Where the movement falters is in its demands: It doesn’t really have any. The participants pursue causes that are sometimes quixotic — like the protester who calls for removing Andrew Jackson from the $20 bill because of his brutality to American Indians. So let me try to help.
After this somewhat patronizing paragraph, he then proceeded to list fairly technical changes that failed to capture the extent of the challenge to the economic structure that the protesters hoped to create. As someone who does Indian law, I just thought, that’s an awesome idea — should we really have an Indian fighter and a President willing to disregard the law on our $20 bill? But Kristof’s more recent column from Oct. 15, 2011, entitled “America’s ‘Primal Scream’,” does a much better job anchoring the protests in structural inequality and the manipulation of economic returns by elites. Kristof explains, “The banks have gotten away with privatizing profits and socializing risks, and that’s just another form of bank robbery.” Agreed. Heck, even a Harvard Business Review blog post agrees that “underlying economic inequality issues” are behind the protests and argues that businesses “need to find ways to reward performance without increasing pay disparities.” The Tea Party had lots of messages and their goals were unclear before they coalesced (or were captured) and even at the Anti-Iraq War Protests in 2003-04, the main message had competition from all numbers of protesters who show up wherever crowds gather (in London there were end-of-the-world pastors, marxists, and even anti-top-up fee students). But multiple voices have not drowned out the main message, and protests to the contrary make me imagine a protester holding an “inequality is bad” sign and the wealthy stating in response, “I don’t understand.”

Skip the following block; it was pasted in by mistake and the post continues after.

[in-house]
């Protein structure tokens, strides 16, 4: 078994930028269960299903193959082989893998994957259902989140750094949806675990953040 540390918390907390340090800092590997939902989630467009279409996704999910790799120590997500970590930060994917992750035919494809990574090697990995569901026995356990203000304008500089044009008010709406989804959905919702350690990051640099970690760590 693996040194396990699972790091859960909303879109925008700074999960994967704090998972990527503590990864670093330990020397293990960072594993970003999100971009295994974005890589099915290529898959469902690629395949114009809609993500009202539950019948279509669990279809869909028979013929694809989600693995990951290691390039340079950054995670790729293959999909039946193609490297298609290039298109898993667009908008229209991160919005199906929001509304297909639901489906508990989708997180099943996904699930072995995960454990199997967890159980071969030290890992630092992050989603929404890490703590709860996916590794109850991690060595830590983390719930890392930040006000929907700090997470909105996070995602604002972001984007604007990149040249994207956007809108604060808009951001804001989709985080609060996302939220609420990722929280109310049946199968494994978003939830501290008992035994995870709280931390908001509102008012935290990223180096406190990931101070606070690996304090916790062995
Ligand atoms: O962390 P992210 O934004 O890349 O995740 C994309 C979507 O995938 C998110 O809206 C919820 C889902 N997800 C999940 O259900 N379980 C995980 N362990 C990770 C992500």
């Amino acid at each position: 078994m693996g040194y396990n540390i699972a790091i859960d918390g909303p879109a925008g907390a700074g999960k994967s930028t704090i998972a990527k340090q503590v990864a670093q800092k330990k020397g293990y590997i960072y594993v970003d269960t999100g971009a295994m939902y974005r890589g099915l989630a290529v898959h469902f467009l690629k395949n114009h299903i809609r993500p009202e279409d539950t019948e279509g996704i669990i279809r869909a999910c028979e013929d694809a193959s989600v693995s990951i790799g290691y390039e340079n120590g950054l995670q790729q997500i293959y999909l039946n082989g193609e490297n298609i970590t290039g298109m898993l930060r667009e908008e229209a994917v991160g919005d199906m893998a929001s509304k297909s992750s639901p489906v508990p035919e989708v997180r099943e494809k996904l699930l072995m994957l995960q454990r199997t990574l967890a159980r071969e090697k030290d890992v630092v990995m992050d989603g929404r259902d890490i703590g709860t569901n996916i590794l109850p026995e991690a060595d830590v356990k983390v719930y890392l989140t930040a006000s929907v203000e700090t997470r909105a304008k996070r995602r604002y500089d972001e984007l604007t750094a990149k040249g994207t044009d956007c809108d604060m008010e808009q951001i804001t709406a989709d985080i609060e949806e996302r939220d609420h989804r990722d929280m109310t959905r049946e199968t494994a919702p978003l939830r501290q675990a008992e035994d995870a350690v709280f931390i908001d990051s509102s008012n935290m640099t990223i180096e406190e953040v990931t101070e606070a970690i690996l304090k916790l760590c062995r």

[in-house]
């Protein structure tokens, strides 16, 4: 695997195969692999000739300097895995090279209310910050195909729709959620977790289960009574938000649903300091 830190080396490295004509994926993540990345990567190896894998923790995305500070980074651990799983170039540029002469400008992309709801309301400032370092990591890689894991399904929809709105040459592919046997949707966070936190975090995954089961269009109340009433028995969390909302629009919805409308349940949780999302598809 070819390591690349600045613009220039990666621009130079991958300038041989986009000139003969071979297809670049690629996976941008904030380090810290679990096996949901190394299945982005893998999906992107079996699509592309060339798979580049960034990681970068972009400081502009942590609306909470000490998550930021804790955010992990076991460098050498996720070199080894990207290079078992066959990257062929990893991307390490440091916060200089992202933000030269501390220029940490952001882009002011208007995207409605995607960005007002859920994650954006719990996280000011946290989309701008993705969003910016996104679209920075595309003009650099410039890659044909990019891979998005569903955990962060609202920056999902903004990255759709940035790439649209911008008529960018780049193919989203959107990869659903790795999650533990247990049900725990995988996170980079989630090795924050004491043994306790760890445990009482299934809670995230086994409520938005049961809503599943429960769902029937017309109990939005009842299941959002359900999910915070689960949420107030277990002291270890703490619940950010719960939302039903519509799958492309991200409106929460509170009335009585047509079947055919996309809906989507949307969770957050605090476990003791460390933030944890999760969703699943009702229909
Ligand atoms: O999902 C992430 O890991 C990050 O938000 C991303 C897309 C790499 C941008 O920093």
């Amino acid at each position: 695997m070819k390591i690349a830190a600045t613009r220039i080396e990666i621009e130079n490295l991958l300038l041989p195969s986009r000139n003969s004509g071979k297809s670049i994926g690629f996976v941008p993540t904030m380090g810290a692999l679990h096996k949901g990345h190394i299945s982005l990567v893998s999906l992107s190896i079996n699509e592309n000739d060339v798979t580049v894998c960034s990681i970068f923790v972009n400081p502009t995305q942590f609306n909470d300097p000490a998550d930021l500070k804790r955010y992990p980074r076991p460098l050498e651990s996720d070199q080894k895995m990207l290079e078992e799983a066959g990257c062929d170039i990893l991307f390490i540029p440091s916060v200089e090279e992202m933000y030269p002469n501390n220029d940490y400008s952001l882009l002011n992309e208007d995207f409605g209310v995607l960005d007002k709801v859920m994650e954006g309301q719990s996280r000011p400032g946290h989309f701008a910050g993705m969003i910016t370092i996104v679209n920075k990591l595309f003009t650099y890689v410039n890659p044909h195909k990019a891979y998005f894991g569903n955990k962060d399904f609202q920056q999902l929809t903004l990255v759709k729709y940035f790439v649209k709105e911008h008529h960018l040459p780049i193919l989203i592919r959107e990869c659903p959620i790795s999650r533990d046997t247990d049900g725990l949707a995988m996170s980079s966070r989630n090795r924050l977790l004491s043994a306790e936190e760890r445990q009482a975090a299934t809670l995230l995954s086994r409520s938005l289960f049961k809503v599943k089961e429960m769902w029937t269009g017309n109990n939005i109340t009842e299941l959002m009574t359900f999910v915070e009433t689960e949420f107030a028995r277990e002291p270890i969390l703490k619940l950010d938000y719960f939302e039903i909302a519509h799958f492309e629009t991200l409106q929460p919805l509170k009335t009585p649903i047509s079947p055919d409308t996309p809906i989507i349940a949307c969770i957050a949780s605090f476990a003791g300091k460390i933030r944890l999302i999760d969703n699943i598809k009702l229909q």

The movement is, if anything, gathering strength. The Guardian newspaper is cataloging on a world map confirmed “occupations.” An article in The Nation provides some of the history of the growth of the movement. My own concerns about OWS is that it will be minimized to be only about Wall Street. Paul Krugman’s recent, Oct. 16, 2011, column on Wall Street losing its immunity does a great job showing why anger at Wall St. is justified. But the blame is not limited to Wall Street. Ironically, Herman Cain can be quoted on this:
They might be frustrated with Wall Street and the bankers, but they’re directing their anger at the wrong place. Wall Street didn’t put in failed economic policies.
The danger I think is perhaps greatest from the Democratic party’s efforts to claim or own the protests in some way. For while the Republican primary provides continuous reminders of how bad it could get if Obama loses the White House — Cain’s blaming of the unemployed is simply an untactful expression of the shared view of the candidates — with a few counter-examples (the Jobs speech), Obama in 2008 shuffled to the right to stand where he does in 2011. And while some argue that he had little choice given political pressures, that is overly forgiving on many issues and I think concedes the impossibility of progressive change too lightly. As Francis Fox Piven stated in an interview on OWS, “And Obama, of course, when the general election approaches will appear as more of a left-liberal than he actually has been since he took office, and people will forever be deluded by that.” Progressives have spent much of the Obama Presidency missing Obama the candidate, but the protesters are showing the importance of action, and hopefully they will help push the Democratic party off its comfortable position supporting center-right politics in the name of reelection victories. I was born in 1977 so the split between productivity and income growth for most Americans has been one of the defining aspects of the American economy my entire life. It is great that a counter-narrative and vision for the country is being expressed.